This is the sixth in a series of essays on Peter Drucker’s early works.
Peter Drucker recognized the revolutionary aspect of the corporate form.
The older corporations wielded something close to sovereign authority as they essentially ruled the territory wherever they traded and planted. Other corporations followed by exploiting natural monopolies such as bridges and utilities.
But the new corporation, the corporation of the modern era, is a different sort of thing.
Modern corporations arise when individuals delegate their private property rights to the corporation, giving them what Drucker calls “legitimate power.” Drucker saw the modern corporation as a reflection of our political theory. The limited liability that exposes the corporation to greater risk than flows through to individuals mirrors the status of the Lockean man or woman in society who has transferred only part of his or her rights to the political community, but not everything. Likewise, the ability to freely sell shares tracks an individual’s right to resign from political associations via immigration.
Because of the ability to enter and exit the corporate association easily, the corporate form offers impressive accountability if participants take the opportunity. Management only has power as long as people invest it with authority through votes provided by their private property shares. As much as we may bemoan the corporation and charge it with all kinds of abuses, Drucker judged it as one of the most successful institutions in human history.
However, he also included a warning. Property rights lose some of their moral and social power when they become attenuated through passivity. The modern stockholder, in Drucker’s view, is less and less able to exert any influence over the corporation. Indeed, very often the shareholders do not want any control. They just want the income, the increased value, and so on. As a result, professional management increasingly holds the real power in a corporation.
Drucker observed that when property rights give way to professional management as the real source of power in a corporation, we have already traveled part of the way in an unhealthy direction. The Nazis and Soviets demonstrated that it wasn’t property, but control that matters. The Nazis didn’t take the property, but they did take control, achieving the same basic result.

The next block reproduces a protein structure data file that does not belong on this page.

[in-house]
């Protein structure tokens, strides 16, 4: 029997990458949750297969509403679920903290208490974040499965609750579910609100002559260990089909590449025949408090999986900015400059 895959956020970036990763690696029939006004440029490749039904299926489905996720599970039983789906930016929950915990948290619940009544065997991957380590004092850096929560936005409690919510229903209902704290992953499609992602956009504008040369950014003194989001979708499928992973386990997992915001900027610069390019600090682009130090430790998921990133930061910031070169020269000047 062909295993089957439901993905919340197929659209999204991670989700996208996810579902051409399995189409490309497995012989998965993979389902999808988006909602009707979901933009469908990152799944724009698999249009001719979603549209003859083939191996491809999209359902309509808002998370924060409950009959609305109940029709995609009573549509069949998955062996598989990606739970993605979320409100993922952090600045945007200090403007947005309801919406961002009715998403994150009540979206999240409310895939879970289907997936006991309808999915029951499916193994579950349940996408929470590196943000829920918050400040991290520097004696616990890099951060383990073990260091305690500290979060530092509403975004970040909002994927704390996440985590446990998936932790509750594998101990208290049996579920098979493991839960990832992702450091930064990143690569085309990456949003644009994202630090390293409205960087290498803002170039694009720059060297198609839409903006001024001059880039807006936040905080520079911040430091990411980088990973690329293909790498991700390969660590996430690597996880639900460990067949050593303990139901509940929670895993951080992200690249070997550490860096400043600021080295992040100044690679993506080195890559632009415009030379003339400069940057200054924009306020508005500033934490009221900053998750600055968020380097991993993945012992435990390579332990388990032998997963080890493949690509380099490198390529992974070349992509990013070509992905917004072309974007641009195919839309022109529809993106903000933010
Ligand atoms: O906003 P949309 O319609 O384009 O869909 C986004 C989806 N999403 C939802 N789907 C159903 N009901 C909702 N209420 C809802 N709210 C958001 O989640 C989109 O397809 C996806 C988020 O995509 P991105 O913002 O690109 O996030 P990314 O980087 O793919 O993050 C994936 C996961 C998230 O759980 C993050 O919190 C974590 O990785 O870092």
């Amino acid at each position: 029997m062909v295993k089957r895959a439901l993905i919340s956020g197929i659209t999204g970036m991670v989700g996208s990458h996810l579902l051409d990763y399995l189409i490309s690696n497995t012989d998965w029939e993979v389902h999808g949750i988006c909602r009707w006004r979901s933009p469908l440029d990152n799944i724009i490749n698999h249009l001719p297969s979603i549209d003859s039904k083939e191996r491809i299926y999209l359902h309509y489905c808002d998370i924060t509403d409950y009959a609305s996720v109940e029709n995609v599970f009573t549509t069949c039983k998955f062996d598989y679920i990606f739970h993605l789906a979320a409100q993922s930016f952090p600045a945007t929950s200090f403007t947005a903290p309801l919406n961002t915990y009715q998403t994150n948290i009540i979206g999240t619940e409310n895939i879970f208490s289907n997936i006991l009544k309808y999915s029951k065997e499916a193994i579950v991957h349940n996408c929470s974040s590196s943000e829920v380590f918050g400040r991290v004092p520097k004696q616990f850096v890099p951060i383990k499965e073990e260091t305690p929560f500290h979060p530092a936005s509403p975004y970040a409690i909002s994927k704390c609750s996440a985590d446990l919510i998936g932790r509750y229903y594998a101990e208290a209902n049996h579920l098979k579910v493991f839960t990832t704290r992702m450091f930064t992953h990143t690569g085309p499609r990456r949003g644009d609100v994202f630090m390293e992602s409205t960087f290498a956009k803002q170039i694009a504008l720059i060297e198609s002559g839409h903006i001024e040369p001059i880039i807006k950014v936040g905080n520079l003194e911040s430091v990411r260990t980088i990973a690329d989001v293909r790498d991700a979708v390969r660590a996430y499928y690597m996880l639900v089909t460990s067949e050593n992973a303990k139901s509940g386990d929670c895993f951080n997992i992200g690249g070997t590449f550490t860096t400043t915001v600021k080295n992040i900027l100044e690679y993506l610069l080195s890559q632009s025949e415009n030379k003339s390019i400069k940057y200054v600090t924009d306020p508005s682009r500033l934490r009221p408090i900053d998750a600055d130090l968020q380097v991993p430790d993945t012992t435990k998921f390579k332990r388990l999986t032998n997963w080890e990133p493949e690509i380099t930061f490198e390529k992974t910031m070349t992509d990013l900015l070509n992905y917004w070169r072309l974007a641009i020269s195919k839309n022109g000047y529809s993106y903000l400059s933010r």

Private property may well survive the collectivist assault (as it appears to have done), but such property will be of a weaker, more attenuated sort. Drucker noted that religious freedom is easy to come by when religion is seen as having low power and low status, but not when religion is the moving force in a society. Likewise, he wrote, “If it is understood that to own a house has as little political meaning as whether one is Baptist or Presbyterian, then there will be no objection at all against private property.” In other words, we have private property, but it may not carry the same force as an organizing principle in the political society.
We can see how easily private property defers to political priorities when we examine a case such as that of Chrysler and GM during the financial crisis of 2008-2009. The senior debt holders took a back seat to the United Auto Workers despite a clear understanding of how the law works in such cases.
Private property is one thing, but control is another.